Roberta Gilchrist (Head of School) highlighted both of these recent articles:
‘Tips on looking after your mental health as a PhD student’ by Holly Else (Times Higher 13th November 2014)
Learn to recognise and respond to signs of depression and stress – ‘A PhD can sound like a great career move: it challenges the intellect, expands horizons, boosts a CV and offers flexible working hours. But for some the nature of the work involved can take a toll on their mental health.’
‘Clocking off’ by Patience Schell (Times Higher) http://www.timeshighereducation.co.uk/tablet/1F32DF47/2014962.shared
‘Work need not – should not – be all consuming. Long hours hurt productivity, while leisure improves health and sharpens minds’
Five alive: scholarly ways to well-being
Patience Schell adapts the New Economics Foundation’s evidence-based “Five Ways to Well-being” for academic lives
Cultivate your human relationships at work. Invite a colleague for coffee. Walk down the hall and knock on a door instead of sending an email.
When a problem’s got you stuck, walk to the library to return those books, explore an unknown street, find your own “Sandwalk”. Give your mind the time to be carried by your body and roam free.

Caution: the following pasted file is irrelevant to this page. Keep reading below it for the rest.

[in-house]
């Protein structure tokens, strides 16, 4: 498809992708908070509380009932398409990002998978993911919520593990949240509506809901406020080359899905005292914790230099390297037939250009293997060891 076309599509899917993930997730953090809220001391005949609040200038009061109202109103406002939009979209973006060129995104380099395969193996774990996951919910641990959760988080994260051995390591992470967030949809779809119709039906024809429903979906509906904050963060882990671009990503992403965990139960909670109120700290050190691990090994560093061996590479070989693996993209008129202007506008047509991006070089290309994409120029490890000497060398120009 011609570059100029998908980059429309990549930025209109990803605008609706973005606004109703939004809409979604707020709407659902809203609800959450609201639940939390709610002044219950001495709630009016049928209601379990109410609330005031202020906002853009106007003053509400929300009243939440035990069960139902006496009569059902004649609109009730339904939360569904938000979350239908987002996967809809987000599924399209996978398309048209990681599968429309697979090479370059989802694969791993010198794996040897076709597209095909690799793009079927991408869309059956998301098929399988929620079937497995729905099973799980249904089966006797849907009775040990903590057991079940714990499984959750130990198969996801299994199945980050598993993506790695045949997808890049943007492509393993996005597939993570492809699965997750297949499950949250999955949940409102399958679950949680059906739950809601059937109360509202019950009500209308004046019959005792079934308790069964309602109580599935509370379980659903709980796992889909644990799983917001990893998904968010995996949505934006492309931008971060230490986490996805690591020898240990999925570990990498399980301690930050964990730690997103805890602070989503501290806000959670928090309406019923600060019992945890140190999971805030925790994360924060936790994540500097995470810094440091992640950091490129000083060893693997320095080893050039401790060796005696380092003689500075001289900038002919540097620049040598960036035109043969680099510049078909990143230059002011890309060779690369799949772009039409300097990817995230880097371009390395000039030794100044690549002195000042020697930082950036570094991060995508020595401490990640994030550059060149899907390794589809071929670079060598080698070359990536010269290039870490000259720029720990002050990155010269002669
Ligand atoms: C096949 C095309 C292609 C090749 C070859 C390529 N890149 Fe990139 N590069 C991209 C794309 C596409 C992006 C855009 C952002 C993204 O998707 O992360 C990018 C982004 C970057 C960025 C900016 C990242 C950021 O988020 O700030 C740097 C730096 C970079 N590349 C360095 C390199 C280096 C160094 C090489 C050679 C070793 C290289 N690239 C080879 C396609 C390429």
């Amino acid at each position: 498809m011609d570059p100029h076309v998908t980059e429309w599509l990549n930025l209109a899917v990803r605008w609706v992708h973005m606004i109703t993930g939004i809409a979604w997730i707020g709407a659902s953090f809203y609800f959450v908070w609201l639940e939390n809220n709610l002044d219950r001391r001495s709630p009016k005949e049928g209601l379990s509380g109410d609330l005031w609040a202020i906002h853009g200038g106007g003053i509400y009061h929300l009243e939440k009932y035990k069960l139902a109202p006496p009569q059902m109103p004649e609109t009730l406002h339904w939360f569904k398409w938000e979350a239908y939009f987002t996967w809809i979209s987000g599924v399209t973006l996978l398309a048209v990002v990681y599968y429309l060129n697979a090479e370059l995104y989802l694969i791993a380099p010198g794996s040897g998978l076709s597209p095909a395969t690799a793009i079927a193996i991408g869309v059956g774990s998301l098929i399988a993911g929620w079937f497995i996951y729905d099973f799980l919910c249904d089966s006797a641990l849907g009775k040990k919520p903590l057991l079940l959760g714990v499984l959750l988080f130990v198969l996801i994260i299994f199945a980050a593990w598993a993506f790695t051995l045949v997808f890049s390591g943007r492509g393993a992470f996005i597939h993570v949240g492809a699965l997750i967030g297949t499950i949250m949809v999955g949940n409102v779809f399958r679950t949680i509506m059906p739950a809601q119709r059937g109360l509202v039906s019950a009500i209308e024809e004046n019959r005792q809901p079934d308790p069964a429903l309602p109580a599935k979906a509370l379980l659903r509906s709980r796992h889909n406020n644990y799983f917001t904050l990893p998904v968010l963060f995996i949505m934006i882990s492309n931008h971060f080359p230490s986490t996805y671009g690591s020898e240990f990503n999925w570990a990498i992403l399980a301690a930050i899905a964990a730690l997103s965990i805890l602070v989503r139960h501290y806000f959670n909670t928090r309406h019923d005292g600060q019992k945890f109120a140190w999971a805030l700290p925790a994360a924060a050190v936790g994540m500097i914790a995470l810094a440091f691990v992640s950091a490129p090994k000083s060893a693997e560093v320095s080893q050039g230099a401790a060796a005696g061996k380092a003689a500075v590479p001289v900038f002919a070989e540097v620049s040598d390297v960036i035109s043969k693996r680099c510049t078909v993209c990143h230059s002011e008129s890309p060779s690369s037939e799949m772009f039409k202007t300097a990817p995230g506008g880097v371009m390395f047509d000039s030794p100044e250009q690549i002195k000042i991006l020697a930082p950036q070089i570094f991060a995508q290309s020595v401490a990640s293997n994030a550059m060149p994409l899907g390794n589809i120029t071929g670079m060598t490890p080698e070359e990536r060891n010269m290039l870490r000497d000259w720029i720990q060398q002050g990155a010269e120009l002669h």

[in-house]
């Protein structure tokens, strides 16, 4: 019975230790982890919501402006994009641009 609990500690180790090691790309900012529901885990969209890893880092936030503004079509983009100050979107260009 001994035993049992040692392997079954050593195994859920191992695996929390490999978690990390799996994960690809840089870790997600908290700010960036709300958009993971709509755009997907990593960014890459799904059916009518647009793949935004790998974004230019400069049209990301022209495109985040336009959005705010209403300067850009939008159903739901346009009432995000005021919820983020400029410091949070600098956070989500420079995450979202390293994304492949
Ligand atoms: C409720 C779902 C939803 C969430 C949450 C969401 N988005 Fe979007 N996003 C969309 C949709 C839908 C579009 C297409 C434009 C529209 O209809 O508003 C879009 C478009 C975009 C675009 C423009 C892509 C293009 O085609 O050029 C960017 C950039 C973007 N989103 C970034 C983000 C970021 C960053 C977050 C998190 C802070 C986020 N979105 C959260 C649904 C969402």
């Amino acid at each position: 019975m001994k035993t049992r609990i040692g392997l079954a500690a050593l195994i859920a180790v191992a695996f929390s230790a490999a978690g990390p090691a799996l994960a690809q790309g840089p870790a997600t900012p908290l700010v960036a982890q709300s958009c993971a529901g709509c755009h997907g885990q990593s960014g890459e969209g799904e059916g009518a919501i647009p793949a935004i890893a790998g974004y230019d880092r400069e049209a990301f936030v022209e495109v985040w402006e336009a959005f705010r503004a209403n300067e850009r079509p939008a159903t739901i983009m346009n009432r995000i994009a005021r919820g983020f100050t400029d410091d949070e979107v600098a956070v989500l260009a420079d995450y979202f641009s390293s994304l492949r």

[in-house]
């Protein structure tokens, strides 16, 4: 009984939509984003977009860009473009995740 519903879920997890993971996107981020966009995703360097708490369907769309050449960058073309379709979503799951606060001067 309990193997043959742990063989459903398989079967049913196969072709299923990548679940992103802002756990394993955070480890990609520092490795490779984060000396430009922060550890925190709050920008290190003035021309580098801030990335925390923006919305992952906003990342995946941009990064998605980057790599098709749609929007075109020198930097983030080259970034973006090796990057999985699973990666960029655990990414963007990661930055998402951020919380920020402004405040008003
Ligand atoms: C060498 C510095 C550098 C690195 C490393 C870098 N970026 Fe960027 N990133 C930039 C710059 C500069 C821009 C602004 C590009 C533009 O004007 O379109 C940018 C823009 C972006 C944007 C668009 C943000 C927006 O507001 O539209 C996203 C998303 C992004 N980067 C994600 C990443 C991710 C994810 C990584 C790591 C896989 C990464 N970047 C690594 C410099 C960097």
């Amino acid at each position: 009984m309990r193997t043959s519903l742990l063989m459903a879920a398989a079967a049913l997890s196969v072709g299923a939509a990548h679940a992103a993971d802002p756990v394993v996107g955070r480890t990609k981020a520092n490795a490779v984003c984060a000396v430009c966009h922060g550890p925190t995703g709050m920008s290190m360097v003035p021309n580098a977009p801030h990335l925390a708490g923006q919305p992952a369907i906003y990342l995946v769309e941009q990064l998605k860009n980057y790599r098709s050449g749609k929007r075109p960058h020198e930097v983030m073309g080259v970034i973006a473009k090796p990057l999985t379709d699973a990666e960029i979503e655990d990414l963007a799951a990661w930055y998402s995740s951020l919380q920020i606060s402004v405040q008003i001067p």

Be mindful, look around, be in the moment and be aware. Be with your students as they learn. Be in the moment with your research, even when it’s frustrating. We’re so lucky that our field allows us to follow our curiosity.
Here again, we are lucky. Each time we redesign our courses, each time we approach a new aspect of our research, each time we’re given a new administrative task, we have an opportunity to learn, which is vital to our brain’s health and our well-being.
Be generous with your time. We are generous every time we help junior colleagues and students, create a postgraduate support group or work for our profession.
Do you have any tips? Is there any additional support that could be offered to staff and students? Do you feel you have a good work life balance? Could it be improved?…………..